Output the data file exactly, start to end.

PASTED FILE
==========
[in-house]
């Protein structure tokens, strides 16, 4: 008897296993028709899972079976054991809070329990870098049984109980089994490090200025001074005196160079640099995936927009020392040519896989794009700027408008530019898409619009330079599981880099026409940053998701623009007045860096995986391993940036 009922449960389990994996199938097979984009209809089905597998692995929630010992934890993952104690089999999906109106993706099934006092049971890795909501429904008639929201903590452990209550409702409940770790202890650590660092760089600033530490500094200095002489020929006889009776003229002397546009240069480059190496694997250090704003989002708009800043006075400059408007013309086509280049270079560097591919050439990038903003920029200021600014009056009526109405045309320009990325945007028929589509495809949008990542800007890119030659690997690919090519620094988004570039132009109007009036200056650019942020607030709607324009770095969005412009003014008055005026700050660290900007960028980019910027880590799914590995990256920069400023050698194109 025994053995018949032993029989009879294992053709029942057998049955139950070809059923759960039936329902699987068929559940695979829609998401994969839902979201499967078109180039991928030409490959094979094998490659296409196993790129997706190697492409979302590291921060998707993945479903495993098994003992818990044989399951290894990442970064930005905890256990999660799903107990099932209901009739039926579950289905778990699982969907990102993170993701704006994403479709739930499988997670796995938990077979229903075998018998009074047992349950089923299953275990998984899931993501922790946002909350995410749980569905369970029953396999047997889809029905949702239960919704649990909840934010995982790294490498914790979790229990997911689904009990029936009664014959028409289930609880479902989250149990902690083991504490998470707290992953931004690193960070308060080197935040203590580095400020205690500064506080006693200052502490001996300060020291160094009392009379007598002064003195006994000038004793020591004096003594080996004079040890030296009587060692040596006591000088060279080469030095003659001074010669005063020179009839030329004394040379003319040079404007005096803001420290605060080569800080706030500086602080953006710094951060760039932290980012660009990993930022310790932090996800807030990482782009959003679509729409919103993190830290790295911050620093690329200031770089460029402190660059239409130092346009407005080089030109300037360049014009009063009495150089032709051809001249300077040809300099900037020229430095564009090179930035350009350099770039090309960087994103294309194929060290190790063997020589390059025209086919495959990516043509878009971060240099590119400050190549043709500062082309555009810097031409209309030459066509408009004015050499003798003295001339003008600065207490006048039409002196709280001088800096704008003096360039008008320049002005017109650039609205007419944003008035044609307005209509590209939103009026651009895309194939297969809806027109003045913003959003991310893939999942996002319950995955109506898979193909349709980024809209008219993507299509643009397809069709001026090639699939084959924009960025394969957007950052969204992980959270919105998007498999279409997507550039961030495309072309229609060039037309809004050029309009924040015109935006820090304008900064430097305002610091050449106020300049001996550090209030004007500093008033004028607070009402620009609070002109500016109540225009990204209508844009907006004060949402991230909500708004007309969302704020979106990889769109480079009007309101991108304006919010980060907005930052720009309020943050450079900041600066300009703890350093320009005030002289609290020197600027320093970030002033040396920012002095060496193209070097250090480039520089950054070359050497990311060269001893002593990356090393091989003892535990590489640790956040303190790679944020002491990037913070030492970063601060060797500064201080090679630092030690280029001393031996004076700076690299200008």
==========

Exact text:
[in-house]
């Protein structure tokens, strides 16, 4: 008897296993028709899972079976054991809070329990870098049984109980089994490090200025001074005196160079640099995936927009020392040519896989794009700027408008530019898409619009330079599981880099026409940053998701623009007045860096995986391993940036 009922449960389990994996199938097979984009209809089905597998692995929630010992934890993952104690089999999906109106993706099934006092049971890795909501429904008639929201903590452990209550409702409940770790202890650590660092760089600033530490500094200095002489020929006889009776003229002397546009240069480059190496694997250090704003989002708009800043006075400059408007013309086509280049270079560097591919050439990038903003920029200021600014009056009526109405045309320009990325945007028929589509495809949008990542800007890119030659690997690919090519620094988004570039132009109007009036200056650019942020607030709607324009770095969005412009003014008055005026700050660290900007960028980019910027880590799914590995990256920069400023050698194109 025994053995018949032993029989009879294992053709029942057998049955139950070809059923759960039936329902699987068929559940695979829609998401994969839902979201499967078109180039991928030409490959094979094998490659296409196993790129997706190697492409979302590291921060998707993945479903495993098994003992818990044989399951290894990442970064930005905890256990999660799903107990099932209901009739039926579950289905778990699982969907990102993170993701704006994403479709739930499988997670796995938990077979229903075998018998009074047992349950089923299953275990998984899931993501922790946002909350995410749980569905369970029953396999047997889809029905949702239960919704649990909840934010995982790294490498914790979790229990997911689904009990029936009664014959028409289930609880479902989250149990902690083991504490998470707290992953931004690193960070308060080197935040203590580095400020205690500064506080006693200052502490001996300060020291160094009392009379007598002064003195006994000038004793020591004096003594080996004079040890030296009587060692040596006591000088060279080469030095003659001074010669005063020179009839030329004394040379003319040079404007005096803001420290605060080569800080706030500086602080953006710094951060760039932290980012660009990993930022310790932090996800807030990482782009959003679509729409919103993190830290790295911050620093690329200031770089460029402190660059239409130092346009407005080089030109300037360049014009009063009495150089032709051809001249300077040809300099900037020229430095564009090179930035350009350099770039090309960087994103294309194929060290190790063997020589390059025209086919495959990516043509878009971060240099590119400050190549043709500062082309555009810097031409209309030459066509408009004015050499003798003295001339003008600065207490006048039409002196709280001088800096704008003096360039008008320049002005017109650039609205007419944003008035044609307005209509590209939103009026651009895309194939297969809806027109003045913003959003991310893939999942996002319950995955109506898979193909349709980024809209008219993507299509643009397809069709001026090639699939084959924009960025394969957007950052969204992980959270919105998007498999279409997507550039961030495309072309229609060039037309809004050029309009924040015109935006820090304008900064430097305002610091050449106020300049001996550090209030004007500093008033004028607070009402620009609070002109500016109540225009990204209508844009907006004060949402991230909500708004007309969302704020979106990889769109480079009007309101991108304006919010980060907005930052720009309020943050450079900041600066300009703890350093320009005030002289609290020197600027320093970030002033040396920012002095060496193209070097250090480039520089950054070359050497990311060269001893002593990356090393091989003892535990590489640790956040303190790679944020002491990037913070030492970063601060060797500064201080090679630092030690280029001393031996004076700076690299200008």